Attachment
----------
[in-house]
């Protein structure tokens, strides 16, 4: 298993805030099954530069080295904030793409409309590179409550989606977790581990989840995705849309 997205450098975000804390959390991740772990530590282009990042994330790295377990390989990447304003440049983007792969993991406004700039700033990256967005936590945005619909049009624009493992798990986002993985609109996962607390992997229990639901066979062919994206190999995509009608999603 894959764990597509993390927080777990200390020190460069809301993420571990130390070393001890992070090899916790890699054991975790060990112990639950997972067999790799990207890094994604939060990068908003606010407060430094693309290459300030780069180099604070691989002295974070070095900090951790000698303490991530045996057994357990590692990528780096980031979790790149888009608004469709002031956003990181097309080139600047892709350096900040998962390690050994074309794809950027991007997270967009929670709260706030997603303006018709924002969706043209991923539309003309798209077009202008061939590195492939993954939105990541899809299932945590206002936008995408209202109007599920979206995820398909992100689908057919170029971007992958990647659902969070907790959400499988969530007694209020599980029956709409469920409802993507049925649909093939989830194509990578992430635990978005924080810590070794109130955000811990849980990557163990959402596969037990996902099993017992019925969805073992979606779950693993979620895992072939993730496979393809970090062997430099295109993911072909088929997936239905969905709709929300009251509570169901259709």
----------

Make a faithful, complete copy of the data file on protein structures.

[in-house]
């Protein structure tokens, strides 16, 4: 298993805030099954530069080295904030793409409309590179409550989606977790581990989840995705849309 997205450098975000804390959390991740772990530590282009990042994330790295377990390989990447304003440049983007792969993991406004700039700033990256967005936590945005619909049009624009493992798990986002993985609109996962607390992997229990639901066979062919994206190999995509009608999603 894959764990597509993390927080777990200390020190460069809301993420571990130390070393001890992070090899916790890699054991975790060990112990639950997972067999790799990207890094994604939060990068908003606010407060430094693309290459300030780069180099604070691989002295974070070095900090951790000698303490991530045996057994357990590692990528780096980031979790790149888009608004469709002031956003990181097309080139600047892709350096900040998962390690050994074309794809950027991007997270967009929670709260706030997603303006018709924002969706043209991923539309003309798209077009202008061939590195492939993954939105990541899809299932945590206002936008995408209202109007599920979206995820398909992100689908057919170029971007992958990647659902969070907790959400499988969530007694209020599980029956709409469920409802993507049925649909093939989830194509990578992430635990978005924080810590070794109130955000811990849980990557163990959402596969037990996902099993017992019925969805073992979606779950693993979620895992072939993730496979393809970090062997430099295109993911072909088929997936239905969905709709929300009251509570169901259709």